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Monday, October 6, 2014

"Fire! Fire!"

(This is a re-post of my August 3, 2014 article.)

If someone stood up in a public space such as a theater or shopping mall and started yelling “Fire, Fire!” what do you think people would do?  From an evolutionary perspective humans are barely out of the trees and our mammalian brains are still quite primitive in the way we respond to stimuli. What we would do in this situation is look around to see if we could see any fire and then sniff the air to see if we smelled smoke. Very primitive animalistic behavior that dates back millennia.  Then we would either do nothing or possibly verbally or even physically attack the person foolish enough to have triggered a fear response - this reaction stems from an ancient fight or flight response to threat.

Climate scientists have been doing the equivalent of yelling “Fire!” for over 20 years.  James Hansen who retired from an impressive career with NASA has been speaking publicly and warning anyone who will listen that climate change is a real and serious threat to humanity since the late 1980s.  The Intergovernmental Panel on Climate Change (IPCC) was formed in 1988 under the auspices of the United Nations to provide credible information about climate change to world government bodies.  This group has been collating and disseminating comprehensive reports on a frequent basis, and each one has been more and more dire with warnings about the outcome of global warming.

Unfortunately, climate change does not present itself as a clear and present danger and thus our monkey brains do not respond with a sense of immediacy.  There is no clear and present risk to life, and the concept being abstract is not acted upon in a direct way. The threat is largely conceptual until we are confronted with an extreme weather event that may or may not be directly triggered by a changing global climate. Throughout the world for the last several years there have been so many extreme weather events that it is becoming routine to hear of massive floods, droughts, heat waves, hurricanes, hailstorms, tornadoes etc. This is the new normal and still our monkey brains have not correlated these direct threats to our lives with the big picture.

Climate scientists like to tell the story of the frog in the pot. If you drop a frog into a pot of boiling water, it will jump out immediately. But, if you place the frog in cool water and then slowly raise the temperature it will never notice until it has been boiled to death. So here we are swimming around in warming waters!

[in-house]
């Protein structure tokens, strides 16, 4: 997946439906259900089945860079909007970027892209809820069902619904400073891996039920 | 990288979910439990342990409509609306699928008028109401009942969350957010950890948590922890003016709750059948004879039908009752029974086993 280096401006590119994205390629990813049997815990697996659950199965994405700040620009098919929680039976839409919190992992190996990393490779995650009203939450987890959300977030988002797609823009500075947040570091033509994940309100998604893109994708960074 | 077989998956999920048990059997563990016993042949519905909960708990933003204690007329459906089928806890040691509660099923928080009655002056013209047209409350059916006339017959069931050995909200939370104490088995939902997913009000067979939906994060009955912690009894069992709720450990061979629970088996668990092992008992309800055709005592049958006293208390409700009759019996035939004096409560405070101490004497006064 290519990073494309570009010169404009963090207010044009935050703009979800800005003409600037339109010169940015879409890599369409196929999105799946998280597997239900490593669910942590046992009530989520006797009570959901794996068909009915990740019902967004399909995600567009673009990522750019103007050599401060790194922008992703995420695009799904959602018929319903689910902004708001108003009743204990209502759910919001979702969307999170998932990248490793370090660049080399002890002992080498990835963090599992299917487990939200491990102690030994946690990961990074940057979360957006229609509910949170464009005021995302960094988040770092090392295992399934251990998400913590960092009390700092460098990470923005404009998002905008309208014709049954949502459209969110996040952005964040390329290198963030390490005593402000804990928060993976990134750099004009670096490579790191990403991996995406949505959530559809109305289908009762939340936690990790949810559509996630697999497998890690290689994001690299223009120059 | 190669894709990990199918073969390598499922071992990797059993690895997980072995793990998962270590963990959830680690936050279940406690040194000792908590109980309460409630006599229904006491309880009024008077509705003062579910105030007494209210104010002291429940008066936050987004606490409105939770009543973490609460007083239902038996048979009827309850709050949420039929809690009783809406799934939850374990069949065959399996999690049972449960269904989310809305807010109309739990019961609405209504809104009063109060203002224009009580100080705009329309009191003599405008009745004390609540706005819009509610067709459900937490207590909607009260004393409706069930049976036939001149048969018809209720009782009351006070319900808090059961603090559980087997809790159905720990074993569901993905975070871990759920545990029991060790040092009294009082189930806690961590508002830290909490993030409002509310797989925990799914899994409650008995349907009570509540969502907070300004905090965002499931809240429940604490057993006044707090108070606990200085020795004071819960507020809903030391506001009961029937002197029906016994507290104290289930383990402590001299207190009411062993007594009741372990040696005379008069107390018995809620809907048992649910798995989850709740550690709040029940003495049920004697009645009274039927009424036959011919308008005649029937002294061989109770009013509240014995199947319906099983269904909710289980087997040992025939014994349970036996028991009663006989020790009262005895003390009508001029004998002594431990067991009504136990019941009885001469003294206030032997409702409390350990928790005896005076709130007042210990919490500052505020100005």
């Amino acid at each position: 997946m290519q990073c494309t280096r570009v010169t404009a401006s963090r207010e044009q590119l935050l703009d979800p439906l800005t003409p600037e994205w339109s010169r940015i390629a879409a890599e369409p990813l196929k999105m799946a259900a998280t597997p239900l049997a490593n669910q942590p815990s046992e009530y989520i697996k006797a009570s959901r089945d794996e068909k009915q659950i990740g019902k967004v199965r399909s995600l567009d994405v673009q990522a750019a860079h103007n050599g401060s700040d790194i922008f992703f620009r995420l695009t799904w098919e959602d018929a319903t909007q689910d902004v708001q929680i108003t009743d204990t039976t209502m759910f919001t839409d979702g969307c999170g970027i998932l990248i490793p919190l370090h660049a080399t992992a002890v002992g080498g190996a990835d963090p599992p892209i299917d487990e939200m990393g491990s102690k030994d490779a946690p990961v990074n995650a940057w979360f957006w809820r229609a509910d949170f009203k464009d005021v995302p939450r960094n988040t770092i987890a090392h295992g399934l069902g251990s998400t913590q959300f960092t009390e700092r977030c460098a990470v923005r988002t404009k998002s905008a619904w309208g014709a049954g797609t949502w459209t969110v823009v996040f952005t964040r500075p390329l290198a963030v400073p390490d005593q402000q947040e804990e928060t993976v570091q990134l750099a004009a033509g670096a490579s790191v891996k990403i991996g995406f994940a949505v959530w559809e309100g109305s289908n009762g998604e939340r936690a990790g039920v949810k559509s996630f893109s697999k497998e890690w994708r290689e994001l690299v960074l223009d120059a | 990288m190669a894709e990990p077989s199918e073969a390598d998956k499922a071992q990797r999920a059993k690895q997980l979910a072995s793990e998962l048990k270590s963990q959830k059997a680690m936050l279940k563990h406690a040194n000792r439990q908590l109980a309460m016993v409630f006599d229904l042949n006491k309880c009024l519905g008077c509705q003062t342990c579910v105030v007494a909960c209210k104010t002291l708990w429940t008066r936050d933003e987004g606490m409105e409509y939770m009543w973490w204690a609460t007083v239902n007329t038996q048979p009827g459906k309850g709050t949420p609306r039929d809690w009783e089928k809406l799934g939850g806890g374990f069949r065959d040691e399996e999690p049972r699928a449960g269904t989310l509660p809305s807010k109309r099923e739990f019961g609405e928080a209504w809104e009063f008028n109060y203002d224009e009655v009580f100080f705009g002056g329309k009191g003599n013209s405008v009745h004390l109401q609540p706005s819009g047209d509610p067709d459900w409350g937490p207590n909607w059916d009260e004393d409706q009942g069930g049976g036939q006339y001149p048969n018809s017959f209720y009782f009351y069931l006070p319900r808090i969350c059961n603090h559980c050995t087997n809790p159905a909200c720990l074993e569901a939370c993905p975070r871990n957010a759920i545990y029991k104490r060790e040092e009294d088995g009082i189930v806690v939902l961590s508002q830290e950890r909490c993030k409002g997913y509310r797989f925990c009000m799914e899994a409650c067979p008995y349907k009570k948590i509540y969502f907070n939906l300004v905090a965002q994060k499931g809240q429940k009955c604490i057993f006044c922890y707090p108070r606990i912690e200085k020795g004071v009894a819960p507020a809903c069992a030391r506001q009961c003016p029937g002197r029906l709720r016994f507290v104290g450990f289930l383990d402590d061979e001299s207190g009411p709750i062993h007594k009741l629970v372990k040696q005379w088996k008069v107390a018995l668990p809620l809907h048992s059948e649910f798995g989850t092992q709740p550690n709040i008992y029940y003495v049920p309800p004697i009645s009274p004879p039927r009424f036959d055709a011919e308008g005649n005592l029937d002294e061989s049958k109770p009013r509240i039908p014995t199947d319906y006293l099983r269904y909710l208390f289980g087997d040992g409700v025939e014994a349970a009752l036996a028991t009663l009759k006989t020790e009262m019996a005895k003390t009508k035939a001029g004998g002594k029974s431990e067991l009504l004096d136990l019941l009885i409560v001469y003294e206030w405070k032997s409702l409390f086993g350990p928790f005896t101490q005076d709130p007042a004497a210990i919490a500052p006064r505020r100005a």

But we do have highly evolved brains with the capacity to extrapolate a threat into the future.  Intellectually anyone who grasps the concept of climate change realizes that it will inevitably impact their lives in some form or other. The question is what can we do about it? For myself, I have dabbled in the world of politics and years ago I supported Dennis Kucinich in his presidential campaign because he was brave enough to speak about these issues. I have also lobbied for, and testified in front of state committees in support of renewable energy legislation.  And have also worked on committees in my municipality to try to effect change. I have been so thoroughly discouraged by these experiences that I have now pulled back and I’m choosing to operate entirely within the realm of civil society.

Mahatma Gandhi is quoted as saying “Be the change you want to see in the world”, and that is what I am doing. By investing in renewable energy systems on my property and increasing the efficiency of my home and vehicles, I am modeling the change I would like to see in the world. By writing about it in social media I am sharing the choices that I have made and sincerely hope that in some small way I will influence other people to make similar decisions.

If you feel inspired to consider taking some direct action, I encourage you to visit the Sustainable Living section of my website where you will find pragmatic solutions that may resonate for you. I talk only about things that I have personally done to decrease my carbon footprint and live more sustainably, I make every attempt to keep my text clear and simple and I use lots of thoughtfully considered images.